Naturopathic Medicine for Attention Deficit Hyperactivity Disorder (ADHD)
Attention deficit hyperactivity disorder (ADHD) is a medical condition that usually first becomes apparent during early childhood. It is one of the most common of all childhood disorders, affecting anywhere from 3 to 8 percent of all children in the United States. Authorities differ about the prevalence of the disorder because its symptoms tend to mimic behaviors that are not unusual in children who do not have ADHD. Those symptoms include hyperactivity, impulsivity, and inattention. Children with attention deficit hyperactivity disorder (ADHD), sometimes referred to as attention deficit disorder (ADD), find it difficult to concentrate for very long on any one task, tend to move quickly from one activity to another, act before they have given any thought to their behavior, have difficulty remaining quiet and focused, and easily become bored with challenges set before them.
A number of medications are available for treating attention deficit/hyperactivity disorder (AD/HD), perhaps the most popular of which is methylphenidate (Ritalin®). But many parents and health care workers are reluctant to medicate children who exhibit the symptoms of ADHD. Fortunately, alternative treatments are available, one of which is provided by naturopathic medicine, a method of treatment that relies on herbs, diet, and other natural materials and forces as they work in conjunction with the body’s own inherent ability to heal itself and to cure disease.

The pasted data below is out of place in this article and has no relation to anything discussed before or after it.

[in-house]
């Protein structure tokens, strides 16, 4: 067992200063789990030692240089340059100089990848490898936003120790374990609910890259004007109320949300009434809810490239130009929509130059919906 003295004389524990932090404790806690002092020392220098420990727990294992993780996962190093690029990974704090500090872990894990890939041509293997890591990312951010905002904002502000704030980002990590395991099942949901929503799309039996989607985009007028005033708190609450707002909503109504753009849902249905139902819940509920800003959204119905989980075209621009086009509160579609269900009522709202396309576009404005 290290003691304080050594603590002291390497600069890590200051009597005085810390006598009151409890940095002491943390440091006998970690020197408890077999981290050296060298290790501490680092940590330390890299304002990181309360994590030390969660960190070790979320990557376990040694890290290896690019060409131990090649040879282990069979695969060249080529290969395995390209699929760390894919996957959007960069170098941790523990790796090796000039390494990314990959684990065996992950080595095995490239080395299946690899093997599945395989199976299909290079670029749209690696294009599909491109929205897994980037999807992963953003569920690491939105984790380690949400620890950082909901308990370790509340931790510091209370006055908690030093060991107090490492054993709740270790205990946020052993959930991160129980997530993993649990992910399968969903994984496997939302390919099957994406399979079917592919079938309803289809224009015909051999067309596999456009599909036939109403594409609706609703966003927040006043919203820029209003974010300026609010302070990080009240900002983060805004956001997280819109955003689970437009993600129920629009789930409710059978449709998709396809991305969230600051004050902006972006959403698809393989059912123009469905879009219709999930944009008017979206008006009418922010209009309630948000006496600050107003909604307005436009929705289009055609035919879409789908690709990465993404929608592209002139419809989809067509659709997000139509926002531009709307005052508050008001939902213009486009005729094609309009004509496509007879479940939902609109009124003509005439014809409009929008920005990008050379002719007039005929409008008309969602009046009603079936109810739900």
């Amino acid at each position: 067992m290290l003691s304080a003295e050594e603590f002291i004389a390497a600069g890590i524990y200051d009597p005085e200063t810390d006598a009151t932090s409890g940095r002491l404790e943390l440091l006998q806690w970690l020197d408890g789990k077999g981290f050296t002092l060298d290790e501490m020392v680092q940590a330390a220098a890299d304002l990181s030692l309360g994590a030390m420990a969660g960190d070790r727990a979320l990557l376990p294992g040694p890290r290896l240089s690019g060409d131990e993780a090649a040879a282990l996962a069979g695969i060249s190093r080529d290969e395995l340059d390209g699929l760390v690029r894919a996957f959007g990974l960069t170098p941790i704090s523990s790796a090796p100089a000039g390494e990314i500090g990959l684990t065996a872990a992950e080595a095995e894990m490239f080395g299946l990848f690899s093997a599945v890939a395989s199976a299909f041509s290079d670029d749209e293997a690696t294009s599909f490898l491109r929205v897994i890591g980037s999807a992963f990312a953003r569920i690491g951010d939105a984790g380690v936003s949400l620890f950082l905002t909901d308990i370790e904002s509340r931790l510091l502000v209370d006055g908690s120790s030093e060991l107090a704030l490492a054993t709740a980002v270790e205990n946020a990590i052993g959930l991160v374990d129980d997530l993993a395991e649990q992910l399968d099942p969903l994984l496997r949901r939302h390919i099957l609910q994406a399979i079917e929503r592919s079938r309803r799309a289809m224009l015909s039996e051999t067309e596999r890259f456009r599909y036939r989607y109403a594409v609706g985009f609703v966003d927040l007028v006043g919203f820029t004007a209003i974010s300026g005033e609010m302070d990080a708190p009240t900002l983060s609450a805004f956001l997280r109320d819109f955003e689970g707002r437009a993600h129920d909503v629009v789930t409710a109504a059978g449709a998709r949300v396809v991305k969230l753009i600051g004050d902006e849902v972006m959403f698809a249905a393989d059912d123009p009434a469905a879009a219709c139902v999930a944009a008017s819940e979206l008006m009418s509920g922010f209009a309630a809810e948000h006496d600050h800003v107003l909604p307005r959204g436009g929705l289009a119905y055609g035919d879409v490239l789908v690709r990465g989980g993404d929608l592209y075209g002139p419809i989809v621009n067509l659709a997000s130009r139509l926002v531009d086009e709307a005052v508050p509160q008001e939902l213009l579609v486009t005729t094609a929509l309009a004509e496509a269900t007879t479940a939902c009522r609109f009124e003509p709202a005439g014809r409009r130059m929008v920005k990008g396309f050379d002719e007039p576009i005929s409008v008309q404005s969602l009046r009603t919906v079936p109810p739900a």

How Can Naturopathic Medicine Be Used to Treat Attention Deficit Hyperactivity Disorder (ADHD)?
Naturopaths believe that the symptoms associated with attention deficit hyperactivity disorder (ADHD) can be caused by any number of factors, including heredity, diet, family problems, and cultural pressures. The first step in treating the disorder, therefore, is a consultation in which the practitioner obtains a complete life history of the patient to discover which of these factors might be involved in causing ADHD. The naturopath may also take blood samples and conduct other tests that can be used to assess a patient’s body chemistry, to determine whether there are any obvious dietary deficiencies that must be corrected. The treatment recommended for the patient is determined, then, as a result of the initial consultation and any tests that are performed.
Adjustments to a patient’s diet may be the first step a naturopathic doctor takes in treating ADHD. Many practitioners believe, for example, that American children eat too much refined sugar and foods with artificial additives. A reduction or elimination of such foods from the diet may help relieve the symptoms of ADHD. In other cases, a patient may be deficient in any one of a number of essential nutrients that every health person should have in his or her diet, nutrients such as omega 3 fatty acids, magnesium, vitamin B6, zinc, and iron. Patients who are deficient in these nutrients may be offered dietary supplements to ensure they receive adequate amounts of each.